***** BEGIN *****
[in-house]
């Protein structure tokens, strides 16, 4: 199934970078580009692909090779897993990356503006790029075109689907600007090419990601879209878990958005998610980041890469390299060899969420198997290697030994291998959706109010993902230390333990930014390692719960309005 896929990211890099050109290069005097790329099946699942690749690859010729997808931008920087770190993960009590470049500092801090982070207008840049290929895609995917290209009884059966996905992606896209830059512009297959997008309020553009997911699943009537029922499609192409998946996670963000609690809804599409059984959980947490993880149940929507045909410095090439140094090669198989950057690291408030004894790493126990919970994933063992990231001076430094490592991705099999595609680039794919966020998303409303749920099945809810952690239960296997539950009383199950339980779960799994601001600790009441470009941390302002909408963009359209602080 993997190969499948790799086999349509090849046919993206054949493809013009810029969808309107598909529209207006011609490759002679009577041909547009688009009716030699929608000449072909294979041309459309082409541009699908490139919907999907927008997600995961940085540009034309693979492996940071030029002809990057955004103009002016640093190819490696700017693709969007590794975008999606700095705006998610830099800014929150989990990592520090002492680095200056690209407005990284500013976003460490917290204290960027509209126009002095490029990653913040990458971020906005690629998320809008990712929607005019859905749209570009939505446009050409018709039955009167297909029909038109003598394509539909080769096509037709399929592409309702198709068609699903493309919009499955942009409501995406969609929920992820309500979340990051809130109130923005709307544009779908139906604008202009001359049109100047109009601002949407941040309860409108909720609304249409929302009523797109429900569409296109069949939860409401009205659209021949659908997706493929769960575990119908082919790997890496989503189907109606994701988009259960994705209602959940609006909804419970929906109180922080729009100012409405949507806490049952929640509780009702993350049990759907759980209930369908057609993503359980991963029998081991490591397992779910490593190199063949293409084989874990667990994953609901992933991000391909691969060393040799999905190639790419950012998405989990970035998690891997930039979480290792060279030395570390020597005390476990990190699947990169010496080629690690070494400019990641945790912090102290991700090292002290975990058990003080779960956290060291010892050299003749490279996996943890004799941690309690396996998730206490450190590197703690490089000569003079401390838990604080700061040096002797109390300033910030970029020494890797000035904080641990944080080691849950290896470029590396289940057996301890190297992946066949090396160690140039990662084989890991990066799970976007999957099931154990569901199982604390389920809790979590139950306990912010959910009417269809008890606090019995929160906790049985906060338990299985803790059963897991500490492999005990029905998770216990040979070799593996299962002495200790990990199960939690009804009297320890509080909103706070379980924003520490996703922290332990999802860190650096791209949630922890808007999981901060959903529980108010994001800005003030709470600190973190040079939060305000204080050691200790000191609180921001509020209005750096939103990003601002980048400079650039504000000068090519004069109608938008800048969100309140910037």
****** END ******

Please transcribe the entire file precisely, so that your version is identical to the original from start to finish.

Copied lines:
[in-house]
């Protein structure tokens, strides 16, 4: 199934970078580009692909090779897993990356503006790029075109689907600007090419990601879209878990958005998610980041890469390299060899969420198997290697030994291998959706109010993902230390333990930014390692719960309005 896929990211890099050109290069005097790329099946699942690749690859010729997808931008920087770190993960009590470049500092801090982070207008840049290929895609995917290209009884059966996905992606896209830059512009297959997008309020553009997911699943009537029922499609192409998946996670963000609690809804599409059984959980947490993880149940929507045909410095090439140094090669198989950057690291408030004894790493126990919970994933063992990231001076430094490592991705099999595609680039794919966020998303409303749920099945809810952690239960296997539950009383199950339980779960799994601001600790009441470009941390302002909408963009359209602080 993997190969499948790799086999349509090849046919993206054949493809013009810029969808309107598909529209207006011609490759002679009577041909547009688009009716030699929608000449072909294979041309459309082409541009699908490139919907999907927008997600995961940085540009034309693979492996940071030029002809990057955004103009002016640093190819490696700017693709969007590794975008999606700095705006998610830099800014929150989990990592520090002492680095200056690209407005990284500013976003460490917290204290960027509209126009002095490029990653913040990458971020906005690629998320809008990712929607005019859905749209570009939505446009050409018709039955009167297909029909038109003598394509539909080769096509037709399929592409309702198709068609699903493309919009499955942009409501995406969609929920992820309500979340990051809130109130923005709307544009779908139906604008202009001359049109100047109009601002949407941040309860409108909720609304249409929302009523797109429900569409296109069949939860409401009205659209021949659908997706493929769960575990119908082919790997890496989503189907109606994701988009259960994705209602959940609006909804419970929906109180922080729009100012409405949507806490049952929640509780009702993350049990759907759980209930369908057609993503359980991963029998081991490591397992779910490593190199063949293409084989874990667990994953609901992933991000391909691969060393040799999905190639790419950012998405989990970035998690891997930039979480290792060279030395570390020597005390476990990190699947990169010496080629690690070494400019990641945790912090102290991700090292002290975990058990003080779960956290060291010892050299003749490279996996943890004799941690309690396996998730206490450190590197703690490089000569003079401390838990604080700061040096002797109390300033910030970029020494890797000035904080641990944080080691849950290896470029590396289940057996301890190297992946066949090396160690140039990662084989890991990066799970976007999957099931154990569901199982604390389920809790979590139950306990912010959910009417269809008890606090019995929160906790049985906060338990299985803790059963897991500490492999005990029905998770216990040979070799593996299962002495200790990990199960939690009804009297320890509080909103706070379980924003520490996703922290332990999802860190650096791209949630922890808007999981901060959903529980108010994001800005003030709470600190973190040079939060305000204080050691200790000191609180921001509020209005750096939103990003601002980048400079650039504000000068090519004069109608938008800048969100309140910037």